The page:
What is the difference between the transition frequency and unity-gain frequency? I hear these terms being used all the time and I thought they referred to the same thing (the frequency at which the gain is unity) but I want to make sure I am not misunderstanding anything.


1 Answer 1


Well, you're on the right track.

Yes, the unity gain frequency is useful but today it's normal to talk of the Gain Bandwidth Product for op-amps. To take a modern example, the well specced LME49720, GBWP is stated as 55MHz. Rather better than the ancient' LM4558's 1MHz ! When the gain is 1 (unity gain frequency) the frequency is 55MHz. For almost every op-amp the gain at HF beyond the 'turnover frequency' (the frequency at which the open loop gain starts to reduce) reduces by 6dB/octave or 20dB /decade (dominant pole compensation).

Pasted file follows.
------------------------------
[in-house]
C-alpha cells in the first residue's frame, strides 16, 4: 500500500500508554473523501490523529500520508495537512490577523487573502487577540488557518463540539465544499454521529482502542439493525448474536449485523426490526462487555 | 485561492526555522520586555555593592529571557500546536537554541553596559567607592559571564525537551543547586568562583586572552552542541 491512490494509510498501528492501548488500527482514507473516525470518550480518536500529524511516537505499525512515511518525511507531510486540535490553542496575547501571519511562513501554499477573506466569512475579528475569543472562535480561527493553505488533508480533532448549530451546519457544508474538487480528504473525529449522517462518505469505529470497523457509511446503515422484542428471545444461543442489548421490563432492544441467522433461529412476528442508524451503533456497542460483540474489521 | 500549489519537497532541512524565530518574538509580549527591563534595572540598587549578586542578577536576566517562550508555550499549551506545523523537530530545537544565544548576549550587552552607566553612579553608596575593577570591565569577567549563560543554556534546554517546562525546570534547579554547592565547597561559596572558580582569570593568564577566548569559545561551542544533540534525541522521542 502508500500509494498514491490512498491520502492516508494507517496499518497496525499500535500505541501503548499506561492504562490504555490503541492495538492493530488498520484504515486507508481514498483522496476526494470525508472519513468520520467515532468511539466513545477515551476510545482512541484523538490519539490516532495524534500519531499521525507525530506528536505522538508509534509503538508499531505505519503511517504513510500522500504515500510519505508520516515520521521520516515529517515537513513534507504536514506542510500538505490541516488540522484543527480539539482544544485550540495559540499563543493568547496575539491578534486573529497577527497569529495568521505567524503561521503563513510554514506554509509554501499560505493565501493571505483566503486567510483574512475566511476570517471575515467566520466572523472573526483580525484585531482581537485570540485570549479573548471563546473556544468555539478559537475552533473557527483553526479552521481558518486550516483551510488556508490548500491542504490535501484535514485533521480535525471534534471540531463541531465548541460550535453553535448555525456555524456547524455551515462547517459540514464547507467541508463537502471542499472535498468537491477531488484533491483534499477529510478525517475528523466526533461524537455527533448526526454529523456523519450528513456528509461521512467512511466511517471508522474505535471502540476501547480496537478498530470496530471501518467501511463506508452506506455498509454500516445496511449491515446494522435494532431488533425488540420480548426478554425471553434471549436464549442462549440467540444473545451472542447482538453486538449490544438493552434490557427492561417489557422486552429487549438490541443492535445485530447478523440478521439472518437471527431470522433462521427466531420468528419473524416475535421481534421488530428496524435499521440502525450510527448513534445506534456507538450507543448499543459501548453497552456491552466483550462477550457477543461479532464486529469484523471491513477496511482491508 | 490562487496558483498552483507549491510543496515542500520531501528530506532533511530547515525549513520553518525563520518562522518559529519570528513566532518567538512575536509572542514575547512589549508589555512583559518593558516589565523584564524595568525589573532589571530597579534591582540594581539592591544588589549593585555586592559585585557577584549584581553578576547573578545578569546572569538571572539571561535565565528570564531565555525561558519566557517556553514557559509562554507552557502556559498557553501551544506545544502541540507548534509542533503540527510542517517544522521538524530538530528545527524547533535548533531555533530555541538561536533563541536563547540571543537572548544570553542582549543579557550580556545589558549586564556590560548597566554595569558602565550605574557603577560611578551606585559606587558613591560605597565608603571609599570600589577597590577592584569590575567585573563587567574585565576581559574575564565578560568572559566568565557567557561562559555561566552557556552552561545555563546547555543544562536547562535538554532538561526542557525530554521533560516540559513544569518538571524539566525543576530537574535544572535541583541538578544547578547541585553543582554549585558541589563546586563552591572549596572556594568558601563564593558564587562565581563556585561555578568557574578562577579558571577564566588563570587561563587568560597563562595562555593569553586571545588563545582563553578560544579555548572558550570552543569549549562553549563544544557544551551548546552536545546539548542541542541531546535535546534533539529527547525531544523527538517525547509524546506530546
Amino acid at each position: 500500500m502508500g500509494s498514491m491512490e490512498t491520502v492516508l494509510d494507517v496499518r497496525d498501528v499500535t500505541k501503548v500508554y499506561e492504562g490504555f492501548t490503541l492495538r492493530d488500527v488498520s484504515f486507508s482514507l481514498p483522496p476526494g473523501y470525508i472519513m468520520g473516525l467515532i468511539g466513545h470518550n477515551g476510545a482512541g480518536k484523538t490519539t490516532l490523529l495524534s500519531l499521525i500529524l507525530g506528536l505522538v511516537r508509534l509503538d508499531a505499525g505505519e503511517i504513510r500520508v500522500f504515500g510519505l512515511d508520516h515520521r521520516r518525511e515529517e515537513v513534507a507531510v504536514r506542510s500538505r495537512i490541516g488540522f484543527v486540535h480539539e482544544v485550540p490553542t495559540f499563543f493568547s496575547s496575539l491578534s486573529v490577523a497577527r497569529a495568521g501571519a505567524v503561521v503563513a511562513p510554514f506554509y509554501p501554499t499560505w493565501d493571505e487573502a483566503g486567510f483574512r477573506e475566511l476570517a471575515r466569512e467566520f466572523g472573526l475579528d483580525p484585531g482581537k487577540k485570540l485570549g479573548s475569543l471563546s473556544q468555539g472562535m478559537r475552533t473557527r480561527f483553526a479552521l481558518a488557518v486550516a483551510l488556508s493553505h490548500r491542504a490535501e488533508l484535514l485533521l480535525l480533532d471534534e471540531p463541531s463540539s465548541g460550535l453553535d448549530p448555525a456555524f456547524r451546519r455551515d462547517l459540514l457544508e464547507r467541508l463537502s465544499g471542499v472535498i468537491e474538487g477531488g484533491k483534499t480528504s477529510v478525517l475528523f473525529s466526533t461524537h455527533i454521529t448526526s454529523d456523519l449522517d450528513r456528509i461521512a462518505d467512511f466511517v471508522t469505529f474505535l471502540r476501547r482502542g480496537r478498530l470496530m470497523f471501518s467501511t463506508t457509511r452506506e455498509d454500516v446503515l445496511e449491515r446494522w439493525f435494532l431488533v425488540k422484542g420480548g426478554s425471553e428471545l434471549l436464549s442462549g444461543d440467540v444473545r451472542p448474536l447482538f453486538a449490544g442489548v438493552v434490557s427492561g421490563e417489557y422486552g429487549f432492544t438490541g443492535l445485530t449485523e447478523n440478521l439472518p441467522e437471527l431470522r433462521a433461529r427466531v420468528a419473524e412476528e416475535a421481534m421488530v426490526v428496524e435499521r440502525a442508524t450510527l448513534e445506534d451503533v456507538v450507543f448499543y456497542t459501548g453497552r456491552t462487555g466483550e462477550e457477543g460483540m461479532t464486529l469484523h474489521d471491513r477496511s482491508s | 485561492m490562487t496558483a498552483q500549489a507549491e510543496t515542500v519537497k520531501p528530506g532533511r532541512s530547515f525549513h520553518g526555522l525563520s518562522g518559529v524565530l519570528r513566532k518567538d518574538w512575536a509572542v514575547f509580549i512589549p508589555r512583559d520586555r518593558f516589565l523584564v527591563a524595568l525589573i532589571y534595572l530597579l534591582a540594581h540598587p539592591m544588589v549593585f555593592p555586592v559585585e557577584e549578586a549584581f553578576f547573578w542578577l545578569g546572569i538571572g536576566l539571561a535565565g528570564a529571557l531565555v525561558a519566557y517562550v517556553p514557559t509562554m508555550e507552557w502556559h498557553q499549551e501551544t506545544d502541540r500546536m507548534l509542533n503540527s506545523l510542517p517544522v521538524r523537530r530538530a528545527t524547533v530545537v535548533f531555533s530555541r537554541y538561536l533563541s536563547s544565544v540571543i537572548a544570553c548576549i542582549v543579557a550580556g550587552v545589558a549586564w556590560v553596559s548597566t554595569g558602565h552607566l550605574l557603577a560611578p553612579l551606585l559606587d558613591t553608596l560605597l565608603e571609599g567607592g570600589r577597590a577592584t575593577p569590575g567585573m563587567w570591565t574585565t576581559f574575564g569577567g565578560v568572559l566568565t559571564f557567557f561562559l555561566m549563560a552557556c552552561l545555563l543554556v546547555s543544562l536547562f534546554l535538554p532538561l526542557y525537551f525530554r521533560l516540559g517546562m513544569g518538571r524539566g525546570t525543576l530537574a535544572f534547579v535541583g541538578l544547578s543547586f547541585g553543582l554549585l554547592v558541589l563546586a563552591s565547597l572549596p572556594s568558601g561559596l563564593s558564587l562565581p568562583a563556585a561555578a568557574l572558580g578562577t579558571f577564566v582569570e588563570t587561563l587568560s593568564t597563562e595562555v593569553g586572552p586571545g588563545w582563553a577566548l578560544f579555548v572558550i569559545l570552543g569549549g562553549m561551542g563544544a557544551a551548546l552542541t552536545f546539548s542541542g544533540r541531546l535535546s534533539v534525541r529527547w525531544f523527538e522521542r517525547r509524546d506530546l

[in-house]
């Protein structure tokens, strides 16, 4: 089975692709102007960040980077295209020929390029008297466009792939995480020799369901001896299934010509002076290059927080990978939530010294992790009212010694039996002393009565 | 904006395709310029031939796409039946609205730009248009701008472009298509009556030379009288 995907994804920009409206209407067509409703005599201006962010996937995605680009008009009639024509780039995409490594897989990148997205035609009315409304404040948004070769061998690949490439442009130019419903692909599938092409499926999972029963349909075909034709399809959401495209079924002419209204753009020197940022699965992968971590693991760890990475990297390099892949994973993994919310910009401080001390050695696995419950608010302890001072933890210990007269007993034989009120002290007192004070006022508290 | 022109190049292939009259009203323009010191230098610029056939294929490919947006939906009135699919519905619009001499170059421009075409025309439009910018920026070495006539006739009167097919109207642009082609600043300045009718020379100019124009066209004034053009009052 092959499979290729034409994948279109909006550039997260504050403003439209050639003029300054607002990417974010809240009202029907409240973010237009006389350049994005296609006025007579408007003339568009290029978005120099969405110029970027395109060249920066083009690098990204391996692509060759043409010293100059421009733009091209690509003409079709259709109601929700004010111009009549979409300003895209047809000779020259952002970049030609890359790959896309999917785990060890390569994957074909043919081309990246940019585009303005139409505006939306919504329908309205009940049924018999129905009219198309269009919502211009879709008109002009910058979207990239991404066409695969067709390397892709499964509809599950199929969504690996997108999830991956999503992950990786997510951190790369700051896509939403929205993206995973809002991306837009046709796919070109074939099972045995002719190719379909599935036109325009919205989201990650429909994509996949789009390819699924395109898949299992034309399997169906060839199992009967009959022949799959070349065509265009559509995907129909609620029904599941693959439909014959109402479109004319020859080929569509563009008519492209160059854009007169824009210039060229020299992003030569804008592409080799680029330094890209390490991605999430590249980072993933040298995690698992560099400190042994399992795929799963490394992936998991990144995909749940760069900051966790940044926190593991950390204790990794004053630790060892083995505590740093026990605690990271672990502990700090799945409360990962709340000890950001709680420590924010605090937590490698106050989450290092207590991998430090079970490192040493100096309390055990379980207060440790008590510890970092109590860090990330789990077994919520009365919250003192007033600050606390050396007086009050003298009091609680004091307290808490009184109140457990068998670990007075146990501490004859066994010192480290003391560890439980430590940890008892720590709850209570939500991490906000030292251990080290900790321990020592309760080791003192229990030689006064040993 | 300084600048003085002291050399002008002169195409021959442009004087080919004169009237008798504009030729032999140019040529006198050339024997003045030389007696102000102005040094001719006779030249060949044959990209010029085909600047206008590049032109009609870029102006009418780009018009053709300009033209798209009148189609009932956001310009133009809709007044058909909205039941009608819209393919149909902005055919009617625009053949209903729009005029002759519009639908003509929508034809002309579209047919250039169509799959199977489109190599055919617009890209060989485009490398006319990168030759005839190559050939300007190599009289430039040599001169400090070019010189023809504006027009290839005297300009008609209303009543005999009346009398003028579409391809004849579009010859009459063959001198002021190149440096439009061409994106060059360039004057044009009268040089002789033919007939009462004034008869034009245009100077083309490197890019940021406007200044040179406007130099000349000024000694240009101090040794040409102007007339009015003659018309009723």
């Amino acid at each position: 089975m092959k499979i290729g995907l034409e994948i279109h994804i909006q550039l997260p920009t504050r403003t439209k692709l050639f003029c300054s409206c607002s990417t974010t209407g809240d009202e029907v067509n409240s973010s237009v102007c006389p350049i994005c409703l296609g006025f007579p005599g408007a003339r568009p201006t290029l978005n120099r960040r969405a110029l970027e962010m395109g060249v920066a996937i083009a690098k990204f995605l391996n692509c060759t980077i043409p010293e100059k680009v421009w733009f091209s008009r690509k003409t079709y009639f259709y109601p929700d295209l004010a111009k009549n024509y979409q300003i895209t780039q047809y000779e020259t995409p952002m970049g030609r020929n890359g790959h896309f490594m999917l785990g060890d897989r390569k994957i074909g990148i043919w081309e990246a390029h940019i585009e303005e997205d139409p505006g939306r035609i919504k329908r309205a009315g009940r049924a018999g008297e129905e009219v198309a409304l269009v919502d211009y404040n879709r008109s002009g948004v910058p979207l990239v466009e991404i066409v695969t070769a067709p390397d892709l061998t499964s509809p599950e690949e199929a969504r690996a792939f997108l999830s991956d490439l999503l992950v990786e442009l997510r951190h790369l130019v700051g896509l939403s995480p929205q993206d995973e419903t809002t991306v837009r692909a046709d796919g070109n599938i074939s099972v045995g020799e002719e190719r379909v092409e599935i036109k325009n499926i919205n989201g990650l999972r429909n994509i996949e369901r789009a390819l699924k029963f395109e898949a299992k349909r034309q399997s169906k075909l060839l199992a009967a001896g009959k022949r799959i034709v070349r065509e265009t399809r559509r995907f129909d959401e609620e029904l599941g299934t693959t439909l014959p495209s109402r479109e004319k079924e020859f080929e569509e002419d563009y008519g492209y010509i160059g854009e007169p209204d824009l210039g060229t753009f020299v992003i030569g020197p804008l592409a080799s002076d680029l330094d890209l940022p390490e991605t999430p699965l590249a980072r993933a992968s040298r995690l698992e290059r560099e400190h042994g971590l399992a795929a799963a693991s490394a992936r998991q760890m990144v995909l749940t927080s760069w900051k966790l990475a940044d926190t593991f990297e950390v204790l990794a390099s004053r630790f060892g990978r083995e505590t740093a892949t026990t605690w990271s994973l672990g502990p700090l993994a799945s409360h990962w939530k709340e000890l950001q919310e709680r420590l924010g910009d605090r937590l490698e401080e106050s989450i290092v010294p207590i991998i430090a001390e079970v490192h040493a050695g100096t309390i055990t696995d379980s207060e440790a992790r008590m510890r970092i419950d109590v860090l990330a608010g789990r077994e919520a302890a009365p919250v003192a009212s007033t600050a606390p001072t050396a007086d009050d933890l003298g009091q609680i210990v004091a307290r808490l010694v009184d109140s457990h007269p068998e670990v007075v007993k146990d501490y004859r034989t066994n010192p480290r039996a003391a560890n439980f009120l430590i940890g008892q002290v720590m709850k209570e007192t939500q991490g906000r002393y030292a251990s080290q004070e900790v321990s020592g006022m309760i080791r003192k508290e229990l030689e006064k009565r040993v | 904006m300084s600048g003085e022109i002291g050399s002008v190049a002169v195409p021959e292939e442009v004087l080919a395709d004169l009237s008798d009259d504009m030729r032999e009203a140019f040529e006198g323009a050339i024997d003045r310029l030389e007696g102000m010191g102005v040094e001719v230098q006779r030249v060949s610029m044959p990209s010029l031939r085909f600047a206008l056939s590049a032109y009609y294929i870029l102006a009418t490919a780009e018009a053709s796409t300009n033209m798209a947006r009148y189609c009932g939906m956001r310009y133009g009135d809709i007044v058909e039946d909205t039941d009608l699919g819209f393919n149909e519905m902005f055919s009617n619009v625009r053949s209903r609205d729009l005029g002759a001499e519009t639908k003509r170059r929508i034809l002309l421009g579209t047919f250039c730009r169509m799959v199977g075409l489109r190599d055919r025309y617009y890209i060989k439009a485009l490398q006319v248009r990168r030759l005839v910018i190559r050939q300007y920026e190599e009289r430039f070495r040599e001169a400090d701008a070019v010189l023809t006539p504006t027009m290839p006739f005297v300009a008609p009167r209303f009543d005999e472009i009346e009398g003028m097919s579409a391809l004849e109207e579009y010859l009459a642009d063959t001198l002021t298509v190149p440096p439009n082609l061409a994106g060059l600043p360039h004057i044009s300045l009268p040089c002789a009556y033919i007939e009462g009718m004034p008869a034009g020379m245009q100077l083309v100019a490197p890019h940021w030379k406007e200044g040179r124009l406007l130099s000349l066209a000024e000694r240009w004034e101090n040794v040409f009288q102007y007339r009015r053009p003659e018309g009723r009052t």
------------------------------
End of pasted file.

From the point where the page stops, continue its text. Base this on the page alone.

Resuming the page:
fT (the transition frequency) is normally found in the data for discrete transistors. It's defined as the point at which the current gain (in emitter follower mode) falls to 1.

Modern audio power output devices, for example, have fT in the range 10-50 MHz. Many general purpose transistors have an fT of 100MHz. Switching transistors are more commonly specced by rise, storage and fall times. RF devices are another kettle of fish entirely !

'Old' single diffused power transistors had fT's as low as 800kHz ! e.g. 2N3055.

Clearly these concepts are interchangeable and no-one would berate you for using one characteristic over another.


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